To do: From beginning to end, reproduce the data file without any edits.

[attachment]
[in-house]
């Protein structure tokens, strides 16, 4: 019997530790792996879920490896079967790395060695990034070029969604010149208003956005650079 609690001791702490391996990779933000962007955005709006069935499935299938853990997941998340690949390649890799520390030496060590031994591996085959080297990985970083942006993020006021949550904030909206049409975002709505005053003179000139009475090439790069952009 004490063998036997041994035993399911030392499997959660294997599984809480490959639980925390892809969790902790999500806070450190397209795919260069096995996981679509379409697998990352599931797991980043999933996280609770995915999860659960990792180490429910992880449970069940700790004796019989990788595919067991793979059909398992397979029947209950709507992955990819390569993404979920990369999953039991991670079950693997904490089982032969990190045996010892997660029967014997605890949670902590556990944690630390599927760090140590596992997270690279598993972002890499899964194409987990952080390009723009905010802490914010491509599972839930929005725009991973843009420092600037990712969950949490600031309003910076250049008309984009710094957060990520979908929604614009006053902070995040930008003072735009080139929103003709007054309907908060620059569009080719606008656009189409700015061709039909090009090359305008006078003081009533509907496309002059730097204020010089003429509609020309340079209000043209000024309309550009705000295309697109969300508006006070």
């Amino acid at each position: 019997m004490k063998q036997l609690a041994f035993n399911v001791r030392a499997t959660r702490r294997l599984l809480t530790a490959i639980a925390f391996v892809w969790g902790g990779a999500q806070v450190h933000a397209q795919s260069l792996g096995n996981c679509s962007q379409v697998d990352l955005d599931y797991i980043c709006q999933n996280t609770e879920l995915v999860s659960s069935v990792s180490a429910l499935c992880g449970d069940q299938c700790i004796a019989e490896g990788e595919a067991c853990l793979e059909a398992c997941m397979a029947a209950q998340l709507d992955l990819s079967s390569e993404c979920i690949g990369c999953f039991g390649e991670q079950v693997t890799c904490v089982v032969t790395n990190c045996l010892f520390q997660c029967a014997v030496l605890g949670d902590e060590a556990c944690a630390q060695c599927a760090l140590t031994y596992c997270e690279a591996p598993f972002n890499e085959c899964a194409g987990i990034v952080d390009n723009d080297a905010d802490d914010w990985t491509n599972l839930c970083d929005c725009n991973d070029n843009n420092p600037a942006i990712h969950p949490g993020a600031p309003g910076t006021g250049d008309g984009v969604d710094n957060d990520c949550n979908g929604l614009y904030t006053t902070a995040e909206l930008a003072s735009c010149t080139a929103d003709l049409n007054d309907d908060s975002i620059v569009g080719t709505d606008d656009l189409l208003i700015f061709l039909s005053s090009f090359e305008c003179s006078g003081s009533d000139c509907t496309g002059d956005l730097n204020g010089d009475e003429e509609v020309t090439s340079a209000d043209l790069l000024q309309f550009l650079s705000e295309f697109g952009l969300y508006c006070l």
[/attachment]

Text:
[in-house]
């Protein structure tokens, strides 16, 4: 019997530790792996879920490896079967790395060695990034070029969604010149208003956005650079 609690001791702490391996990779933000962007955005709006069935499935299938853990997941998340690949390649890799520390030496060590031994591996085959080297990985970083942006993020006021949550904030909206049409975002709505005053003179000139009475090439790069952009 004490063998036997041994035993399911030392499997959660294997599984809480490959639980925390892809969790902790999500806070450190397209795919260069096995996981679509379409697998990352599931797991980043999933996280609770995915999860659960990792180490429910992880449970069940700790004796019989990788595919067991793979059909398992397979029947209950709507992955990819390569993404979920990369999953039991991670079950693997904490089982032969990190045996010892997660029967014997605890949670902590556990944690630390599927760090140590596992997270690279598993972002890499899964194409987990952080390009723009905010802490914010491509599972839930929005725009991973843009420092600037990712969950949490600031309003910076250049008309984009710094957060990520979908929604614009006053902070995040930008003072735009080139929103003709007054309907908060620059569009080719606008656009189409700015061709039909090009090359305008006078003081009533509907496309002059730097204020010089003429509609020309340079209000043209000024309309550009705000295309697109969300508006006070």
């Amino acid at each position: 019997m004490k063998q036997l609690a041994f035993n399911v001791r030392a499997t959660r702490r294997l599984l809480t530790a490959i639980a925390f391996v892809w969790g902790g990779a999500q806070v450190h933000a397209q795919s260069l792996g096995n996981c679509s962007q379409v697998d990352l955005d599931y797991i980043c709006q999933n996280t609770e879920l995915v999860s659960s069935v990792s180490a429910l499935c992880g449970d069940q299938c700790i004796a019989e490896g990788e595919a067991c853990l793979e059909a398992c997941m397979a029947a209950q998340l709507d992955l990819s079967s390569e993404c979920i690949g990369c999953f039991g390649e991670q079950v693997t890799c904490v089982v032969t790395n990190c045996l010892f520390q997660c029967a014997v030496l605890g949670d902590e060590a556990c944690a630390q060695c599927a760090l140590t031994y596992c997270e690279a591996p598993f972002n890499e085959c899964a194409g987990i990034v952080d390009n723009d080297a905010d802490d914010w990985t491509n599972l839930c970083d929005c725009n991973d070029n843009n420092p600037a942006i990712h969950p949490g993020a600031p309003g910076t006021g250049d008309g984009v969604d710094n957060d990520c949550n979908g929604l614009y904030t006053t902070a995040e909206l930008a003072s735009c010149t080139a929103d003709l049409n007054d309907d908060s975002i620059v569009g080719t709505d606008d656009l189409l208003i700015f061709l039909s005053s090009f090359e305008c003179s006078g003081s009533d000139c509907t496309g002059d956005l730097n204020g010089d009475e003429e509609v020309t090439s340079a209000d043209l790069l000024q309309f550009l650079s705000e295309f697109g952009l969300y508006c006070l």